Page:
Sunday, June 24, 2012

What is "Genetically Modified"? and the Frankenfood Pardox

The misreporting of "GM grass killing cows with cyanide gas" has stirred quite a discussion!  People are now realizing that hybrids are tremendous random mixing of genes, most with no known function, in ways that can create dangerous outcomes!

But its natural!!

Now many on comment threads are calling for outright bans on hybrids, as they are not natural and humans had to make them. But wait, these aren't the Frankenfoods that they usually make up false information about!  What are these curious "hybrids"?

Jennifer Mo @noteasy2begreen asked for a concise reference for what Genetic Modification really means. To me, it means, well, modifying genetics.  It is when something is added to the genome, that is DNA added (or deleted or changed) in a cell's genetic material.

This is not the definition used in popular discussions.  Genetic Modification in the common vernacular means a gene (or genes, usually a couple) that are added to an organism to confer a valued trait.  This requires a lab and recombinant DNA technology.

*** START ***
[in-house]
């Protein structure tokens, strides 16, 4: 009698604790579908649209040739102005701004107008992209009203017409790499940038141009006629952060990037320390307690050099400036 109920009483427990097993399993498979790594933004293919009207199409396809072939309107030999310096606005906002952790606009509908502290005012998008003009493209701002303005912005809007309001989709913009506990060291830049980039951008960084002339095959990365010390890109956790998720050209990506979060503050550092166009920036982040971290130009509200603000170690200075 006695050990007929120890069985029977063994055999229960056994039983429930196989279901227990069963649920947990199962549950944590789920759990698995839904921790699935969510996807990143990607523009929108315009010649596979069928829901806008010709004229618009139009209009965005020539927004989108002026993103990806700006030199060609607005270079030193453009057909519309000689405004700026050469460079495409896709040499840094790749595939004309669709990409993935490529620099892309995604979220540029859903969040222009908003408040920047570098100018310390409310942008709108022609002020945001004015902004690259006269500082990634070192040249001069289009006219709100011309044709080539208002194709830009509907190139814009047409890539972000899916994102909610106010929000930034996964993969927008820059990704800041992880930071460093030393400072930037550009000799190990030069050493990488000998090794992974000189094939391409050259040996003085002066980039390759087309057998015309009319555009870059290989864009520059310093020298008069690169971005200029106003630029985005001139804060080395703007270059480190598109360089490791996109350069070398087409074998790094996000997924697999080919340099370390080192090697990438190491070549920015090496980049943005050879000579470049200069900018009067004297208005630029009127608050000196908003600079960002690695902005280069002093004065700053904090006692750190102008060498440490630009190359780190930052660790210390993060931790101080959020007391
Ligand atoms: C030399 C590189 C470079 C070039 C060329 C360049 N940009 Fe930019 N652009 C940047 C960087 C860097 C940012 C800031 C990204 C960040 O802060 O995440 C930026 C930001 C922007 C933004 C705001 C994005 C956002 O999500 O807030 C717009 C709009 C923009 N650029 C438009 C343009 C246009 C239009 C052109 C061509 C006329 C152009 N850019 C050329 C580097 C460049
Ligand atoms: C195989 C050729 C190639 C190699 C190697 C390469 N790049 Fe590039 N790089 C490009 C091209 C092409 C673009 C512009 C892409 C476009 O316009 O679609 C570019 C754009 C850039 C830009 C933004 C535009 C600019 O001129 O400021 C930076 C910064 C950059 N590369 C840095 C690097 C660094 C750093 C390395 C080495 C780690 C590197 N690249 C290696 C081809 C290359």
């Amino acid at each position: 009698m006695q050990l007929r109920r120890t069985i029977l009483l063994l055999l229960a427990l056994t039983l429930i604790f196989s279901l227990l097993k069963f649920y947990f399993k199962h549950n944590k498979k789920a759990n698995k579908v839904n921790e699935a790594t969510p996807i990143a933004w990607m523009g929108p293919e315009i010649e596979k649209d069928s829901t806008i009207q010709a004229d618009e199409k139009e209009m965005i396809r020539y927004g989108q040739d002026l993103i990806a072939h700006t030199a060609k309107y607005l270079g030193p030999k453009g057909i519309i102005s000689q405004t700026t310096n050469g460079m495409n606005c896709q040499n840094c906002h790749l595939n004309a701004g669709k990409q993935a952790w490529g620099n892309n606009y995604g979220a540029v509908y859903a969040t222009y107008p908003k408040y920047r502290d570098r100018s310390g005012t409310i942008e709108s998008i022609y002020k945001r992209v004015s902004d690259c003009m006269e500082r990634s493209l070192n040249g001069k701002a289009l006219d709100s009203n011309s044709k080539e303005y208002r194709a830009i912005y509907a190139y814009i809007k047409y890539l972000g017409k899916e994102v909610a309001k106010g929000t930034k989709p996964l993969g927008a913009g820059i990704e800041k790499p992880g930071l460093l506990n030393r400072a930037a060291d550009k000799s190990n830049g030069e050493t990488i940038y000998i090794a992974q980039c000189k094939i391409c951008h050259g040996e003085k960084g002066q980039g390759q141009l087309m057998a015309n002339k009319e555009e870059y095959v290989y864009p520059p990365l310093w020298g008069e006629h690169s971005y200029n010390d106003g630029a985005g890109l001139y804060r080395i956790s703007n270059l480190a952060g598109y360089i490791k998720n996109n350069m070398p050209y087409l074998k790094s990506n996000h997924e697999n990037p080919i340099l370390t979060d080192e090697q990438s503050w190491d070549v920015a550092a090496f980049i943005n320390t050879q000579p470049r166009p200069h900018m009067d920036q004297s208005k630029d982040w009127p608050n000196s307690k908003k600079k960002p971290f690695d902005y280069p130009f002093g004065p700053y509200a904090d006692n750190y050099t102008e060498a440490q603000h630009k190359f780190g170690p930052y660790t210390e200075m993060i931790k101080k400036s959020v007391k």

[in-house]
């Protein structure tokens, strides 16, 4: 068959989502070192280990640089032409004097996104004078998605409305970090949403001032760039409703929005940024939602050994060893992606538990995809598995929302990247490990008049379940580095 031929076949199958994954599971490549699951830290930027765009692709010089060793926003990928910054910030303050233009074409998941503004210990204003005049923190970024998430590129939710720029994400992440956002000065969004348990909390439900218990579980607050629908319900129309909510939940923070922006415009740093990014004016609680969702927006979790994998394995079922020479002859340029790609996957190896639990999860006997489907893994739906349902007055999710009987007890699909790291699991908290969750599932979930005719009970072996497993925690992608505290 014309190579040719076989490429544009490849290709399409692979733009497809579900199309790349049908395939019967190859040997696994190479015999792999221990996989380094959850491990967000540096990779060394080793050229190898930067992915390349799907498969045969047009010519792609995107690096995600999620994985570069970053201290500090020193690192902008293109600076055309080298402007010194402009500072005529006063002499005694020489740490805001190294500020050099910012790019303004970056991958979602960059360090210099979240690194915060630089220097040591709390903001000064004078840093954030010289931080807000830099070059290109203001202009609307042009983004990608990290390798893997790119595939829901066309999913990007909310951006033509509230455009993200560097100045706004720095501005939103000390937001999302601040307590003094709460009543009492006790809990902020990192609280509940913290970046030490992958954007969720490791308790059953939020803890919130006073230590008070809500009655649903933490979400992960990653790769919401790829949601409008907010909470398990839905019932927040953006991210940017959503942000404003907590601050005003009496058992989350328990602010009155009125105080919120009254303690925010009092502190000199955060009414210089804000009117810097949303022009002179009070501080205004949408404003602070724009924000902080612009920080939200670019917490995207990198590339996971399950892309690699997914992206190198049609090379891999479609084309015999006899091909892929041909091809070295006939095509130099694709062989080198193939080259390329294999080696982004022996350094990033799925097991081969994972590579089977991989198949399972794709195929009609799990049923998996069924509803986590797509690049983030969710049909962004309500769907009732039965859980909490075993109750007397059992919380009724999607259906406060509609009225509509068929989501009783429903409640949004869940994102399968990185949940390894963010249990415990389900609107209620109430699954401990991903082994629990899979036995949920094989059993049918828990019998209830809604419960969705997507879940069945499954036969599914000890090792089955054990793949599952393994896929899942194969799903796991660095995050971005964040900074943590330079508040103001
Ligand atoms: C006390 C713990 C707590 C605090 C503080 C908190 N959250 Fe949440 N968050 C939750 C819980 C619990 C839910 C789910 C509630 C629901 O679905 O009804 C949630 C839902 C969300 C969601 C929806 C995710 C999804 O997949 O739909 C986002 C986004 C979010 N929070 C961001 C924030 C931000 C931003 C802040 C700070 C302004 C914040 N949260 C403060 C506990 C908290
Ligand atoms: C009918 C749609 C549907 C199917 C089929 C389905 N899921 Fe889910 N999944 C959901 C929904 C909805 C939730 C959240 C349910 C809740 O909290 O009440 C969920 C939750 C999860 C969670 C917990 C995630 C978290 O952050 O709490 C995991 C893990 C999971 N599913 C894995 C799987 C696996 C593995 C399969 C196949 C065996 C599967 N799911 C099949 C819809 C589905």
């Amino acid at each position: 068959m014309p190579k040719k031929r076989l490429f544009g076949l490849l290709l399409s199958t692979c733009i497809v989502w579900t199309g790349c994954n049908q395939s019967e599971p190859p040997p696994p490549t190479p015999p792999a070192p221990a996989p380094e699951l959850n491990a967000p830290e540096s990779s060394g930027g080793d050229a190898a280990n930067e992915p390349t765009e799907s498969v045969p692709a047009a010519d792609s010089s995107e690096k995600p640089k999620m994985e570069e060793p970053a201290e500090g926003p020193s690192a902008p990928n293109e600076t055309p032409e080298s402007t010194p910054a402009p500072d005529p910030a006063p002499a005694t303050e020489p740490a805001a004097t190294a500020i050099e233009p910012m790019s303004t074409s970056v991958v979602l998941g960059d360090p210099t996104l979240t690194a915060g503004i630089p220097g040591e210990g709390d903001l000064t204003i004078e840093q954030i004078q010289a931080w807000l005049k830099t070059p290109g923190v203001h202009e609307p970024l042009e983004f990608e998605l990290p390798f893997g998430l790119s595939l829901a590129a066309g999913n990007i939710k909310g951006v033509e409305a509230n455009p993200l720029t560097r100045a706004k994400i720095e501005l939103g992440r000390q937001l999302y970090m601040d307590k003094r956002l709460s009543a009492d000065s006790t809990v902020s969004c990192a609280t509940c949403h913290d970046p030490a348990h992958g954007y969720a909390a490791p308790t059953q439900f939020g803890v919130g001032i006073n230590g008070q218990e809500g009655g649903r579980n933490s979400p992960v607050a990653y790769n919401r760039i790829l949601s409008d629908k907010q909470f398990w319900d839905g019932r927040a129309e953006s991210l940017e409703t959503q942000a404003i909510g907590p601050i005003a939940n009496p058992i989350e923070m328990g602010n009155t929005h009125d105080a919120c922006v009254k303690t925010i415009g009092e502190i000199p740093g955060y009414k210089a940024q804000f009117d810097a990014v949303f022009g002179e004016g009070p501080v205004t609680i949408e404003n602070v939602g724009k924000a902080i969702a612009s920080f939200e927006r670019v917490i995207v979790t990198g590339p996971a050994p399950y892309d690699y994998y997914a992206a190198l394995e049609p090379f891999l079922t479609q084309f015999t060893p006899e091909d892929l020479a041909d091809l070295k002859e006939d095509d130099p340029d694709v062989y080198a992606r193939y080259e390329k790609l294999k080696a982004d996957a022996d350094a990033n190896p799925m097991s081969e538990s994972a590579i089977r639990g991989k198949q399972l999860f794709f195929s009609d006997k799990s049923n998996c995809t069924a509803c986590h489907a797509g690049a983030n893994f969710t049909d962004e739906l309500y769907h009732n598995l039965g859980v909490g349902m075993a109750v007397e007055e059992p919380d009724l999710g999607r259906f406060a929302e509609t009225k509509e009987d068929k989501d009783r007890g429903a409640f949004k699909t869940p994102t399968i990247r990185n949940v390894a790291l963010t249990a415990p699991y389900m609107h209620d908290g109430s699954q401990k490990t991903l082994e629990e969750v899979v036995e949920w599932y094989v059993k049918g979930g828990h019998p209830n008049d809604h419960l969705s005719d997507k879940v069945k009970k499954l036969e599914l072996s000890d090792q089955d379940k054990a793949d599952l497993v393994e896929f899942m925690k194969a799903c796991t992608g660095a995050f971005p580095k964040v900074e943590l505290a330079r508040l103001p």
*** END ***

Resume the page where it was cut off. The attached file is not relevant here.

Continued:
But this is what I call the Frankenfood Paradox.  Transgenic modification in the lab is the least invasive genetically, it is the most well understood, yet it is the one most shunned by those that oppose biotech.

Here is a table that might help.  Click to enlarge.

Here are the ways that plants are genetically altered.  Note that all of them are acceptable to most people, despite having no idea what the heck is being changed, and the huge number of genes affected. 

Here is the paradox!  What you will find is that transgenic technologies are much more understood, predictable, traceable and safe.  Fewer genes are moved and we know what the genes do. We can determine where genes land in the genome and where/if/when/how much they are expressed. However, these  are not allowed in organic cultivation and people want to label them. The acceptable methods move or alter tons more genes in random ways that can't be traced or even remotely understood.

I threw this together in a moment's notice, so please offer some comments!!! Let's keep it accurate as can be (e.g. I can't think of any documented adversity on a polyploid or mutation breeding line).


Mary said...

Yeah, you can get nice and precise alterations with GMOs.

But then they move the discussion and say "well, ok, Bt reduces pesticide...but other pests still exist..." I call that the "you're not killing enough" argument.

You can't win--goalposts move every time.

Cameron said...